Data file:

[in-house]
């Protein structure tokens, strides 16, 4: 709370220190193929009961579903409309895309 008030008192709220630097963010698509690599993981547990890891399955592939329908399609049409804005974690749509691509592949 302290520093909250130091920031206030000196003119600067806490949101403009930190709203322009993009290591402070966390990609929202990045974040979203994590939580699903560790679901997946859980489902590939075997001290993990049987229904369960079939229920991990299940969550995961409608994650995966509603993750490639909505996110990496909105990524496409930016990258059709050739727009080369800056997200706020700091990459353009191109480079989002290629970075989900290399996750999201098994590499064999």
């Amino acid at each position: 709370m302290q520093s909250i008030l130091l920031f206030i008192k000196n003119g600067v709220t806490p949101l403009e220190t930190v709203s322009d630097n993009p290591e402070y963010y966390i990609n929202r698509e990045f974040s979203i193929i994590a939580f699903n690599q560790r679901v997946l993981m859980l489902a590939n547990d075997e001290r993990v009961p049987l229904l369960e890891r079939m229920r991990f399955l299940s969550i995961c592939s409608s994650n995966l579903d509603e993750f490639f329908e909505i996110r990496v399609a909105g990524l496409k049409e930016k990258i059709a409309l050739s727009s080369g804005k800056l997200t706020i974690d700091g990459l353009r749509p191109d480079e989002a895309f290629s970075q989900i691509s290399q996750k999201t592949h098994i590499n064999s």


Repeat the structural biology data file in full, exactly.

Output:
[in-house]
């Protein structure tokens, strides 16, 4: 709370220190193929009961579903409309895309 008030008192709220630097963010698509690599993981547990890891399955592939329908399609049409804005974690749509691509592949 302290520093909250130091920031206030000196003119600067806490949101403009930190709203322009993009290591402070966390990609929202990045974040979203994590939580699903560790679901997946859980489902590939075997001290993990049987229904369960079939229920991990299940969550995961409608994650995966509603993750490639909505996110990496909105990524496409930016990258059709050739727009080369800056997200706020700091990459353009191109480079989002290629970075989900290399996750999201098994590499064999």
């Amino acid at each position: 709370m302290q520093s909250i008030l130091l920031f206030i008192k000196n003119g600067v709220t806490p949101l403009e220190t930190v709203s322009d630097n993009p290591e402070y963010y966390i990609n929202r698509e990045f974040s979203i193929i994590a939580f699903n690599q560790r679901v997946l993981m859980l489902a590939n547990d075997e001290r993990v009961p049987l229904l369960e890891r079939m229920r991990f399955l299940s969550i995961c592939s409608s994650n995966l579903d509603e993750f490639f329908e909505i996110r990496v399609a909105g990524l496409k049409e930016k990258i059709a409309l050739s727009s080369g804005k800056l997200t706020i974690d700091g990459l353009r749509p191109d480079e989002a895309f290629s970075q989900i691509s290399q996750k999201t592949h098994i590499n064999s």